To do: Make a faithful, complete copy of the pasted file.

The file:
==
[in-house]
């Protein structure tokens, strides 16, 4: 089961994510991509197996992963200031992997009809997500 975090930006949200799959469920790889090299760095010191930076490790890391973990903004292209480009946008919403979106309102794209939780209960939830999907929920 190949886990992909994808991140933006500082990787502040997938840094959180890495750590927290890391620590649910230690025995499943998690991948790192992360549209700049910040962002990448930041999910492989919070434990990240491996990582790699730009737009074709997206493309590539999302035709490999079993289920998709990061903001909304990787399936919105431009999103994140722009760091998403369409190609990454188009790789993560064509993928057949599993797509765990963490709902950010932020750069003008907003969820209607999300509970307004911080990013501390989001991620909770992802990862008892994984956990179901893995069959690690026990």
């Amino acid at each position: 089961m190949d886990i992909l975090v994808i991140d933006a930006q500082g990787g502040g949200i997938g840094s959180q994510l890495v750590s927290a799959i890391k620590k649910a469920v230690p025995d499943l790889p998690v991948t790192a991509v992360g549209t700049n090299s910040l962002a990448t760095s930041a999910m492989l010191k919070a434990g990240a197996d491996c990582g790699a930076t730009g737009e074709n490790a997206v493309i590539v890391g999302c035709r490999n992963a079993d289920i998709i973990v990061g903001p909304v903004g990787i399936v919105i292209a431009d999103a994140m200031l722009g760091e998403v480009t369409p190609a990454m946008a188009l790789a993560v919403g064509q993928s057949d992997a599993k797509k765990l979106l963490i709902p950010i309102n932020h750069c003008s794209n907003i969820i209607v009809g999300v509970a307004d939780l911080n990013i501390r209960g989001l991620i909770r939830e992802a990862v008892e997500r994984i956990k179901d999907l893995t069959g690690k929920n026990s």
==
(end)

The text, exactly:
[in-house]
């Protein structure tokens, strides 16, 4: 089961994510991509197996992963200031992997009809997500 975090930006949200799959469920790889090299760095010191930076490790890391973990903004292209480009946008919403979106309102794209939780209960939830999907929920 190949886990992909994808991140933006500082990787502040997938840094959180890495750590927290890391620590649910230690025995499943998690991948790192992360549209700049910040962002990448930041999910492989919070434990990240491996990582790699730009737009074709997206493309590539999302035709490999079993289920998709990061903001909304990787399936919105431009999103994140722009760091998403369409190609990454188009790789993560064509993928057949599993797509765990963490709902950010932020750069003008907003969820209607999300509970307004911080990013501390989001991620909770992802990862008892994984956990179901893995069959690690026990």
């Amino acid at each position: 089961m190949d886990i992909l975090v994808i991140d933006a930006q500082g990787g502040g949200i997938g840094s959180q994510l890495v750590s927290a799959i890391k620590k649910a469920v230690p025995d499943l790889p998690v991948t790192a991509v992360g549209t700049n090299s910040l962002a990448t760095s930041a999910m492989l010191k919070a434990g990240a197996d491996c990582g790699a930076t730009g737009e074709n490790a997206v493309i590539v890391g999302c035709r490999n992963a079993d289920i998709i973990v990061g903001p909304v903004g990787i399936v919105i292209a431009d999103a994140m200031l722009g760091e998403v480009t369409p190609a990454m946008a188009l790789a993560v919403g064509q993928s057949d992997a599993k797509k765990l979106l963490i709902p950010i309102n932020h750069c003008s794209n907003i969820i209607v009809g999300v509970a307004d939780l911080n990013i501390r209960g989001l991620i909770r939830e992802a990862v008892e997500r994984i956990k179901d999907l893995t069959g690690k929920n026990s």